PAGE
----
Avatar of Washington media's inexhaustible tolerance for glaring conflicts of interest and Lauren Ashburn's giggling Fox News sidekick. Kurtz tries to "critique" "the media" but usually winds up accusing newly-out gay NBA players of HIDING THEIR HOMOSEXUALITY FROM THEIR LADY FIANCÉ HAR HAR HAR. Or confusing a Congressman's spokesman for the actual Congressman, or mistakenly labeling something that was reported five years ago a FOX NEWS EXCLUSIVE, or...detailing the Facebook photos of...Ben Bradlee's daughter-in-law? Sure.
nice thing you can say about startup-spooning Sarah Lacy is that her
name really only comes up when it's time to talk about how wrong she is.
Unfortunately, that's been very often: union-bashing,
startup-slobbering, Twitter apologizing, and generally positioning
herself as the least authoritative loudmouth in Silicon Valley. The only
humane thing she did this year was hire some soon-to-be-unemployed friends, but she's still the sort of person who would pick a hyped app over her own child.
Less important than: a BART conductor.
"If the braces-wearing asthmatic
in Bunk 6 wanted to convince her fellow campers she had experienced quite a ton
of sex in loads of different fashions and such, what sorts of improbable,
anatomically incorrect fictions might she invent to support that point? PS
She's also schizophrenic." This is the question that official New York Observer sex columnist and serious
non-virgin Jasmine Lobe attempts to answer every few weeks or so, on a schedule
as regular as a highly irregular period, in her hallucinatory dream journal, "The J-Spot." At its inception this past fall, Lobe's column got off to a start
that was not as much shaky as violently, shudderingly convulsive—not unlike
the wild orgasm that erupts from a woman's bellybutton (?) when a man rubs his
butt on her butt (?). A rambling story about flying from LA to New York was
illustrated with a cartoon sex kitten rendering of the author perched sexily
atop a pile of sexy suitcases literally overflowing with thongs and bras (bras which
presumably would later cradle the swollen breasts that, in the drawing,
protrude from her neck like goiters). Also inserted alongside the text (apropos
of nothing): a real life photograph of Lobe sitting next to "Homeland star Claire Danes" at an event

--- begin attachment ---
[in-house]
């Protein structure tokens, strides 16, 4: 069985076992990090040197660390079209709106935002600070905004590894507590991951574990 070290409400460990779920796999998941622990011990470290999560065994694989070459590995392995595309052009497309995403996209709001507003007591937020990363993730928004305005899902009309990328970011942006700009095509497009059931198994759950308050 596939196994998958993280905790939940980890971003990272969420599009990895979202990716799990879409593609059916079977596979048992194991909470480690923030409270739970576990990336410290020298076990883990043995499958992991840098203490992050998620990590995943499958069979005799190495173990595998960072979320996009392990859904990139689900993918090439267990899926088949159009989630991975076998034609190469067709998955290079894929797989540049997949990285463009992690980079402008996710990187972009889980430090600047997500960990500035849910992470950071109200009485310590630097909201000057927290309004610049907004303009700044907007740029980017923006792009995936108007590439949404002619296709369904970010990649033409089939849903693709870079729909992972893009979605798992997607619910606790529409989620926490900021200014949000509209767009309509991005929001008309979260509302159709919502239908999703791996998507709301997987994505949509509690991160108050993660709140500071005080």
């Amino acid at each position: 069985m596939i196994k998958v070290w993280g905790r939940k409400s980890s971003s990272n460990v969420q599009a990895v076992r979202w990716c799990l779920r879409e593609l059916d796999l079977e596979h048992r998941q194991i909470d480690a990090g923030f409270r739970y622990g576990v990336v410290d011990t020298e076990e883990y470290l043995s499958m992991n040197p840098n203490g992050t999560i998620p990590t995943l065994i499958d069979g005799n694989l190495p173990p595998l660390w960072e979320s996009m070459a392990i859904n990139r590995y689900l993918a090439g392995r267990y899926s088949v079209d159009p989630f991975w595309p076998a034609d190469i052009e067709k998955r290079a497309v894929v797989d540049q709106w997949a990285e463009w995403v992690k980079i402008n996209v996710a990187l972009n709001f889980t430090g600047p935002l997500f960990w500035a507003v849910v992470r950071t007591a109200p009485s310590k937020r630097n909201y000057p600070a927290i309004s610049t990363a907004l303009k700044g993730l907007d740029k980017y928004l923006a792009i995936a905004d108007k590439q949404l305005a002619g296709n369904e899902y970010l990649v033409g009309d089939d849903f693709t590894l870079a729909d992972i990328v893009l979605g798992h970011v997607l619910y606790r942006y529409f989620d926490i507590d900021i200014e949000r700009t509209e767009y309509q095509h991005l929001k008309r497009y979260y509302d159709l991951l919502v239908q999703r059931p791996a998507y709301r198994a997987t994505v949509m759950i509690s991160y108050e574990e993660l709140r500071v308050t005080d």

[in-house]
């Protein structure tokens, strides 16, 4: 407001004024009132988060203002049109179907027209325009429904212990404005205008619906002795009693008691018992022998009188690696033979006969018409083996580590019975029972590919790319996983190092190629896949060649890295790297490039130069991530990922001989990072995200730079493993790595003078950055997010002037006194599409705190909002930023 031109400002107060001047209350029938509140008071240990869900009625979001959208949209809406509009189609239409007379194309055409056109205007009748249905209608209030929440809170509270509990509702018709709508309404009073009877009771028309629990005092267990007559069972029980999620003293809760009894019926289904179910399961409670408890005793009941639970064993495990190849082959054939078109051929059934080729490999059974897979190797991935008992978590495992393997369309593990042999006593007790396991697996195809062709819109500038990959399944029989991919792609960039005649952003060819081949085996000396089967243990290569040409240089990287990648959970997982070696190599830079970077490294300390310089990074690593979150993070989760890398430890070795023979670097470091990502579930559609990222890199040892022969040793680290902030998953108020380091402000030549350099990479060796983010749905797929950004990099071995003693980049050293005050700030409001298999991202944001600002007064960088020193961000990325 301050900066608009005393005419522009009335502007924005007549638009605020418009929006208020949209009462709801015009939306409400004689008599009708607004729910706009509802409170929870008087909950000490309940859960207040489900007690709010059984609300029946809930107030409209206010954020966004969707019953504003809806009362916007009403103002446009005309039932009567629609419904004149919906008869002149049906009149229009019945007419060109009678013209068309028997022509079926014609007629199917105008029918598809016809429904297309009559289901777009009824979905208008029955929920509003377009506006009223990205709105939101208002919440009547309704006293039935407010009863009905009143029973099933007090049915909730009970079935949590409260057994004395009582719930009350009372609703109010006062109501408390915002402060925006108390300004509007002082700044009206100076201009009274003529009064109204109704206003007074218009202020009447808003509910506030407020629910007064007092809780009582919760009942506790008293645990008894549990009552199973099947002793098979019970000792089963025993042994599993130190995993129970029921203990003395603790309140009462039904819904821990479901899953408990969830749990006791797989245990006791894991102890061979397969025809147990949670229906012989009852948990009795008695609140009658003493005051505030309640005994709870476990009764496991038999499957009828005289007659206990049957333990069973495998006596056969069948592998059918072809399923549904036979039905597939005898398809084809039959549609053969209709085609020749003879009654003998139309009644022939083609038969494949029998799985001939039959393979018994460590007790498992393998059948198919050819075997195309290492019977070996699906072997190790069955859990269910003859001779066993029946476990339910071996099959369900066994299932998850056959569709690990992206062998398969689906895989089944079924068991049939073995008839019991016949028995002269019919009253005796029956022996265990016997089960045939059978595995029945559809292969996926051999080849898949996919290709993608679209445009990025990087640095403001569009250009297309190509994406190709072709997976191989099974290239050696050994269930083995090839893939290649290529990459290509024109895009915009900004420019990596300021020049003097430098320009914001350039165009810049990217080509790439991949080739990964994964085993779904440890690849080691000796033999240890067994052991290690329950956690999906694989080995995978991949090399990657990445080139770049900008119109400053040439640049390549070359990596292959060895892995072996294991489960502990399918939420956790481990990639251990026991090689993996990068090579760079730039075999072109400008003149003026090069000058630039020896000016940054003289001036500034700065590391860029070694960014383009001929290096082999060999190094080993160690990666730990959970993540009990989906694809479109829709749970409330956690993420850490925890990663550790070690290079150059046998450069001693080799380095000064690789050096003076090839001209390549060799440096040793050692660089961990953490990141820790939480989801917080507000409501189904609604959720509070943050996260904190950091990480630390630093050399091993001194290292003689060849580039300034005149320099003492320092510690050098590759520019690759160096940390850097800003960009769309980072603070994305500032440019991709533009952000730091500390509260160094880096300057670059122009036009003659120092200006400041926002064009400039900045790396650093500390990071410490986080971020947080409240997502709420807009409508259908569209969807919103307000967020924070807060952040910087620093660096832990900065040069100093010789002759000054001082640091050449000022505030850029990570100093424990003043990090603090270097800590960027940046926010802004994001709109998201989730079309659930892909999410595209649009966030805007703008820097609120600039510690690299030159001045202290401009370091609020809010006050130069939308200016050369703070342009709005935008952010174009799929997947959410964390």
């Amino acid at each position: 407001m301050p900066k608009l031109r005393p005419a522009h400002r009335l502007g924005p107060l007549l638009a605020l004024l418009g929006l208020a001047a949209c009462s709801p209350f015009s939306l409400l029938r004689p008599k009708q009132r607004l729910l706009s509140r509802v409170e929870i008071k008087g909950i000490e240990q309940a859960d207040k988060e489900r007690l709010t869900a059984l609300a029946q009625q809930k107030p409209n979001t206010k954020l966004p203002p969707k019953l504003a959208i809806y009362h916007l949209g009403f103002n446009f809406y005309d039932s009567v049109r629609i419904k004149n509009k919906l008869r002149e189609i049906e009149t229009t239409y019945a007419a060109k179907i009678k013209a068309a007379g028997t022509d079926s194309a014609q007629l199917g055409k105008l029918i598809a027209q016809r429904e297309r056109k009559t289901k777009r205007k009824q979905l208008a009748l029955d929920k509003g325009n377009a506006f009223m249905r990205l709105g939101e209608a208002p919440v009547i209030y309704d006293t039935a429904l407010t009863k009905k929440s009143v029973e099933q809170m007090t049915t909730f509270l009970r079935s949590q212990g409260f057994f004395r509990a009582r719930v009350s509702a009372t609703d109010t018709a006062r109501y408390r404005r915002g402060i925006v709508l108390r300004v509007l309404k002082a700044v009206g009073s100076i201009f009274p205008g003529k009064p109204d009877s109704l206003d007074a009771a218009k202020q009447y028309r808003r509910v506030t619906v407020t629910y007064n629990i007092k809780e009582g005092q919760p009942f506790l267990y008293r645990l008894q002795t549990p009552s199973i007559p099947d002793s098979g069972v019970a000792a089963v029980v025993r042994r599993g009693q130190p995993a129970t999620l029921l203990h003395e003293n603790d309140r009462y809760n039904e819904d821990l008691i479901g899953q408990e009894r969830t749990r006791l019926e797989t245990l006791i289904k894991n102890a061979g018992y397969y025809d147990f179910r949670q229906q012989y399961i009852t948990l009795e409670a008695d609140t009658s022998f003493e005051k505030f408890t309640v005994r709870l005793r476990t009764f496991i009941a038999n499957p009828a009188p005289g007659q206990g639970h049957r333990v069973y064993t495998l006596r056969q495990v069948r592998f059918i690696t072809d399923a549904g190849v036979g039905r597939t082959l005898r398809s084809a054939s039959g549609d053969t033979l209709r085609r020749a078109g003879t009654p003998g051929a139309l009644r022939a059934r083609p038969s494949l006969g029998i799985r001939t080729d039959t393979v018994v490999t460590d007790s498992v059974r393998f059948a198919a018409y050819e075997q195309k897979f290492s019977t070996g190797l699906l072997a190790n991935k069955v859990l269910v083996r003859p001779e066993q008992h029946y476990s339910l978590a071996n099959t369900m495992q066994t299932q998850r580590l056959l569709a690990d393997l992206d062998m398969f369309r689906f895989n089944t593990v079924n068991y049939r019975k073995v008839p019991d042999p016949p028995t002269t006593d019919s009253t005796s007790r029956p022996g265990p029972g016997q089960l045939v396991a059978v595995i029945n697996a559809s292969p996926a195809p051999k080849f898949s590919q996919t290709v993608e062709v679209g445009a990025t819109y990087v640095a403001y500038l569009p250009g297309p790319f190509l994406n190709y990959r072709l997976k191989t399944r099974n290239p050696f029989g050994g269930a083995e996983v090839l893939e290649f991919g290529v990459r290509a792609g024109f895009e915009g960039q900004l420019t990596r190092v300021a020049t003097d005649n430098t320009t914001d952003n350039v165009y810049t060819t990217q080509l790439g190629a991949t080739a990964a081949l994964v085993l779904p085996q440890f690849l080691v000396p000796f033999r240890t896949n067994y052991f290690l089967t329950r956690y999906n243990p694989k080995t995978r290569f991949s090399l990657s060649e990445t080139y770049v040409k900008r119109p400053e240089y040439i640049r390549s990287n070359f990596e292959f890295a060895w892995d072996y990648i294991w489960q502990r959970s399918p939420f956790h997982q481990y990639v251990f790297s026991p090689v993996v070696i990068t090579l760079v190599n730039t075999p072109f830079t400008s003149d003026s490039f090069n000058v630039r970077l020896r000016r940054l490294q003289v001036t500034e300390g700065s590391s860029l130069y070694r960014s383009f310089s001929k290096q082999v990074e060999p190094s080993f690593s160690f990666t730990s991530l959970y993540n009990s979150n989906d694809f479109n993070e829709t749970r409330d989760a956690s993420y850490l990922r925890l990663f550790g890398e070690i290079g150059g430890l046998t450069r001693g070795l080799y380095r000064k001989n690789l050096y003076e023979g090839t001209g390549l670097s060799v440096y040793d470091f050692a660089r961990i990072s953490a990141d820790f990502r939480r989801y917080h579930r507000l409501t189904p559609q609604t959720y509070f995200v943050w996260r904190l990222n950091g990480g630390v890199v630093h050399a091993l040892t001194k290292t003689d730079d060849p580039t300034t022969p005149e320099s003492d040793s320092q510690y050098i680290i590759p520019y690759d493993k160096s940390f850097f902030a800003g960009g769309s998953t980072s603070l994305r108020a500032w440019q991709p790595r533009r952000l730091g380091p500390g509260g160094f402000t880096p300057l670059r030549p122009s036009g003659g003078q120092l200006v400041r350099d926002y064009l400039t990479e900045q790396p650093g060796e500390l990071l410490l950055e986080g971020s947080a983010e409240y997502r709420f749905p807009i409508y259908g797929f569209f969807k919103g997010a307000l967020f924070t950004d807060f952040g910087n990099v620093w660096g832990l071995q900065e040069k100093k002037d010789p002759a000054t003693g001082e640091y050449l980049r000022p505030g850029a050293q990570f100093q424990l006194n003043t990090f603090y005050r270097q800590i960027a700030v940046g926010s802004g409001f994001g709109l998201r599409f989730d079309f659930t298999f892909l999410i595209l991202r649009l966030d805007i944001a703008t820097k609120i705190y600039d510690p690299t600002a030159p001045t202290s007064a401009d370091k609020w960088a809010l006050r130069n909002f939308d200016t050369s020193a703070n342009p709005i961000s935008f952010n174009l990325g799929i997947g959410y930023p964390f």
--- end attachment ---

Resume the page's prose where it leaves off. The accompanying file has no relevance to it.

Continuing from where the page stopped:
sponsored by Grey Goose. No penetration occurred in that inaugural column,
though our bra-ful narrator did masturbate while fantasizing about a man
masturbating. With lines like, "He goes down on me while I grab his hair and
stroke his eyelashes," it's probably a blessing that she was not called upon to
describe the act of coitus. Most confusingly of all: Jasmine Lobe's story was
written in the first person from the point of view of a woman named "Julia"
and—briefly and out of nowhere—also in the third person. Things only got
worse from there.
Less important than: The least important person Candace Bushnell will cheek-kiss today.
Somewhere around the time Manjoo crossed over from Slate's resident male makeup enthusiast to a tech columnist for the Wall Street Journal, his standard issue contrarianism turned downright dopey. Dry-erase boards are Silicon Valley's secret weapon, teleconferencing software can make meetings fun, and people like buying Apple products (and Neetzan is great at blogging), he declares with equal parts awe and obliviousness. But Manjoo's Twitter account is where his newfound naiveté really shines. It reads like he's been huffing the fumes of a hundred Business Insider slideshows and came out thinking Twitter is where you fill out IT tickets. At this point, the sight of his stipple portrait in your stream invites a visceral "What now with this yokel?"
Less important than: The fake Google bus guy.
When you get your PhD in early modern drama, there's really only one thing to do: Prove you're just one of the average joes with regular columns in Esquire. Having muddled along there, the magazine assigned Stephen Marche a cover profile of Megan Fox, elsewhere dubbed The Worst Thing Ever Written. In it, he described the actress as a "sexual prop" and proudly mansplained to her how she is like an Aztec sacrifice. At least he appears to like her more than he likes his own wife, whose idiosyncrasies he regularly serves up with warmed over SAT-word salad.
Less important than: Esquire's two-page Cialis ad insert.
Breathy Reaganite Peggy Noonan lives in a country. America? Yes, that's the one. Peggy Noonan lives in this great nation, America, in the year 1896, which is why she is shocked by race-mixing and hotels and electricity and statistics. Peggy Noonan is one of the most incisive columnists of the 19th century.
Less important than: The Hon. Norman Jay Coleman, the Secretary of Agriculture under Grover Cleveland.